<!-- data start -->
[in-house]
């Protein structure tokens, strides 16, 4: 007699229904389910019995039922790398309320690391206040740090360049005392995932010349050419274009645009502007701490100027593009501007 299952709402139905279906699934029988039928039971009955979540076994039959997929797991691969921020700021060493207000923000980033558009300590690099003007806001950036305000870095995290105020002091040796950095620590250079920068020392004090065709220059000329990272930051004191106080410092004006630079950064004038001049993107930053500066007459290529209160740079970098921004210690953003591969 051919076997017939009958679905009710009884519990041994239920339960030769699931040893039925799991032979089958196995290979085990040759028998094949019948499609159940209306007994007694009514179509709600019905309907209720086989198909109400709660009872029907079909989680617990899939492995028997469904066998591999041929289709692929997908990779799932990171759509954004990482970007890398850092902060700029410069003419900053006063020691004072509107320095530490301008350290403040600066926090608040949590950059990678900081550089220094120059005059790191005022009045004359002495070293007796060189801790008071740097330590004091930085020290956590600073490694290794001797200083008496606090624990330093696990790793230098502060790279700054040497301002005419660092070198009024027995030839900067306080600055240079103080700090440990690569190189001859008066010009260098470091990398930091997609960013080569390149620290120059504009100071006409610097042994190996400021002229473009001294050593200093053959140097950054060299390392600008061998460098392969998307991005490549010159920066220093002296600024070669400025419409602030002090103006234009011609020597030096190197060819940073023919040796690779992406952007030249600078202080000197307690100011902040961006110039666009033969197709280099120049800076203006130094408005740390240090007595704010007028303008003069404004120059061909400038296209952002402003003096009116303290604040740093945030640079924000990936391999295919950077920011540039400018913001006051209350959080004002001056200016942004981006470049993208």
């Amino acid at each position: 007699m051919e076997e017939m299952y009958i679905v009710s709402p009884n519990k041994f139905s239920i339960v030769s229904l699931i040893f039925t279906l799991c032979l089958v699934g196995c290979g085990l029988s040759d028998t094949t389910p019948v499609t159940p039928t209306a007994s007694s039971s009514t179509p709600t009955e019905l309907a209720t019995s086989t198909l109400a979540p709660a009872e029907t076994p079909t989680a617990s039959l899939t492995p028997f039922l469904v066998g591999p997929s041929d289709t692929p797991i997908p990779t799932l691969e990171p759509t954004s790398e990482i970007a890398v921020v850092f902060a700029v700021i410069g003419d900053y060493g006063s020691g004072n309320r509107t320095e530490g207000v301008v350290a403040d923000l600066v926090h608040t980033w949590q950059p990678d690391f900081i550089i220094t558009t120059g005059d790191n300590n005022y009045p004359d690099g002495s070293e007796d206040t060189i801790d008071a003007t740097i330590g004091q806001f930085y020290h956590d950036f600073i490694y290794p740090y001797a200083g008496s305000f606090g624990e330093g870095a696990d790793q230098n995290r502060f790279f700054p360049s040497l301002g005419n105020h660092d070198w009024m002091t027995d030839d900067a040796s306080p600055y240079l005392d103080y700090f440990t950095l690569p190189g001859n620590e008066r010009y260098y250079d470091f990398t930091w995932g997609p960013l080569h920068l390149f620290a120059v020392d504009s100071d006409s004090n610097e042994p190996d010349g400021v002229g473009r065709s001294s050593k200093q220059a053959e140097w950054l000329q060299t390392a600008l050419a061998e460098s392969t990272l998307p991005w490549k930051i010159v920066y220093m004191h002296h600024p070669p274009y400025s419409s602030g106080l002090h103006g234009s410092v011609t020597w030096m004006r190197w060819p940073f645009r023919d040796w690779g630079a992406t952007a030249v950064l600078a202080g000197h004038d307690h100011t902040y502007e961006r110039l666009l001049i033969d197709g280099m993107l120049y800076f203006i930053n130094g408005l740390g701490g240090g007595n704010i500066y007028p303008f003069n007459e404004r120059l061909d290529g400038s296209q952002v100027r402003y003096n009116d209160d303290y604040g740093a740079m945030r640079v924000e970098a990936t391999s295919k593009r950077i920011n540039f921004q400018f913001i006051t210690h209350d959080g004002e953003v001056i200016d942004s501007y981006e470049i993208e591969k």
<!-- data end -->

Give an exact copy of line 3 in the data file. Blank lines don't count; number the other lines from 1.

């Amino acid at each position: 007699m051919e076997e017939m299952y009958i679905v009710s709402p009884n519990k041994f139905s239920i339960v030769s229904l699931i040893f039925t279906l799991c032979l089958v699934g196995c290979g085990l029988s040759d028998t094949t389910p019948v499609t159940p039928t209306a007994s007694s039971s009514t179509p709600t009955e019905l309907a209720t019995s086989t198909l109400a979540p709660a009872e029907t076994p079909t989680a617990s039959l899939t492995p028997f039922l469904v066998g591999p997929s041929d289709t692929p797991i997908p990779t799932l691969e990171p759509t954004s790398e990482i970007a890398v921020v850092f902060a700029v700021i410069g003419d900053y060493g006063s020691g004072n309320r509107t320095e530490g207000v301008v350290a403040d923000l600066v926090h608040t980033w949590q950059p990678d690391f900081i550089i220094t558009t120059g005059d790191n300590n005022y009045p004359d690099g002495s070293e007796d206040t060189i801790d008071a003007t740097i330590g004091q806001f930085y020290h956590d950036f600073i490694y290794p740090y001797a200083g008496s305000f606090g624990e330093g870095a696990d790793q230098n995290r502060f790279f700054p360049s040497l301002g005419n105020h660092d070198w009024m002091t027995d030839d900067a040796s306080p600055y240079l005392d103080y700090f440990t950095l690569p190189g001859n620590e008066r010009y260098y250079d470091f990398t930091w995932g997609p960013l080569h920068l390149f620290a120059v020392d504009s100071d006409s004090n610097e042994p190996d010349g400021v002229g473009r065709s001294s050593k200093q220059a053959e140097w950054l000329q060299t390392a600008l050419a061998e460098s392969t990272l998307p991005w490549k930051i010159v920066y220093m004191h002296h600024p070669p274009y400025s419409s602030g106080l002090h103006g234009s410092v011609t020597w030096m004006r190197w060819p940073f645009r023919d040796w690779g630079a992406t952007a030249v950064l600078a202080g000197h004038d307690h100011t902040y502007e961006r110039l666009l001049i033969d197709g280099m993107l120049y800076f203006i930053n130094g408005l740390g701490g240090g007595n704010i500066y007028p303008f003069n007459e404004r120059l061909d290529g400038s296209q952002v100027r402003y003096n009116d209160d303290y604040g740093a740079m945030r640079v924000e970098a990936t391999s295919k593009r950077i920011n540039f921004q400018f913001i006051t210690h209350d959080g004002e953003v001056i200016d942004s501007y981006e470049i993208e591969k």